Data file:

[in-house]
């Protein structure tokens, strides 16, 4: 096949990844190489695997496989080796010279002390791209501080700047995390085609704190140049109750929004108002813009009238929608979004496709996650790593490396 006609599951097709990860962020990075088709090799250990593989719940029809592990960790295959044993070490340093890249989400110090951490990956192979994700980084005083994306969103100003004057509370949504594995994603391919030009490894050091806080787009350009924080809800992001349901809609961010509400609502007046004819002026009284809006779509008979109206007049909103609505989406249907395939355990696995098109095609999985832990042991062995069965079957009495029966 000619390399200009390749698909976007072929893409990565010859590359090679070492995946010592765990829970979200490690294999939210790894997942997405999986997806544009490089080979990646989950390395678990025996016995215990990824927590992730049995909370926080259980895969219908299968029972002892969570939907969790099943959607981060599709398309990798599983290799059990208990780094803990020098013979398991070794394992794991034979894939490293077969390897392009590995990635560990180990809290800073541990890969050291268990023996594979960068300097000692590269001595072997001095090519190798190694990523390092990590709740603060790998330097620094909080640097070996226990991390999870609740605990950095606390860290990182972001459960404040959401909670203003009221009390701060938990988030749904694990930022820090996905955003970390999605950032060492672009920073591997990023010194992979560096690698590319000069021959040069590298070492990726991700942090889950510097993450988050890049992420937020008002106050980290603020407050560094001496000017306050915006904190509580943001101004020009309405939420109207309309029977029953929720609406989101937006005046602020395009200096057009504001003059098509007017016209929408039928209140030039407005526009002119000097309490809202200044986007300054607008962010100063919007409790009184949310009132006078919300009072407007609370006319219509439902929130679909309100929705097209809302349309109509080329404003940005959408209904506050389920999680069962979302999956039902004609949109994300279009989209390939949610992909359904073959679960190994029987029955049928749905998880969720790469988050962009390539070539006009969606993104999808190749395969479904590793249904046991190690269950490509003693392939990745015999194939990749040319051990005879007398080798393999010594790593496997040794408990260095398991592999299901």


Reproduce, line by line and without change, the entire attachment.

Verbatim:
[in-house]
């Protein structure tokens, strides 16, 4: 096949990844190489695997496989080796010279002390791209501080700047995390085609704190140049109750929004108002813009009238929608979004496709996650790593490396 006609599951097709990860962020990075088709090799250990593989719940029809592990960790295959044993070490340093890249989400110090951490990956192979994700980084005083994306969103100003004057509370949504594995994603391919030009490894050091806080787009350009924080809800992001349901809609961010509400609502007046004819002026009284809006779509008979109206007049909103609505989406249907395939355990696995098109095609999985832990042991062995069965079957009495029966 000619390399200009390749698909976007072929893409990565010859590359090679070492995946010592765990829970979200490690294999939210790894997942997405999986997806544009490089080979990646989950390395678990025996016995215990990824927590992730049995909370926080259980895969219908299968029972002892969570939907969790099943959607981060599709398309990798599983290799059990208990780094803990020098013979398991070794394992794991034979894939490293077969390897392009590995990635560990180990809290800073541990890969050291268990023996594979960068300097000692590269001595072997001095090519190798190694990523390092990590709740603060790998330097620094909080640097070996226990991390999870609740605990950095606390860290990182972001459960404040959401909670203003009221009390701060938990988030749904694990930022820090996905955003970390999605950032060492672009920073591997990023010194992979560096690698590319000069021959040069590298070492990726991700942090889950510097993450988050890049992420937020008002106050980290603020407050560094001496000017306050915006904190509580943001101004020009309405939420109207309309029977029953929720609406989101937006005046602020395009200096057009504001003059098509007017016209929408039928209140030039407005526009002119000097309490809202200044986007300054607008962010100063919007409790009184949310009132006078919300009072407007609370006319219509439902929130679909309100929705097209809302349309109509080329404003940005959408209904506050389920999680069962979302999956039902004609949109994300279009989209390939949610992909359904073959679960190994029987029955049928749905998880969720790469988050962009390539070539006009969606993104999808190749395969479904590793249904046991190690269950490509003693392939990745015999194939990749040319051990005879007398080798393999010594790593496997040794408990260095398991592999299901």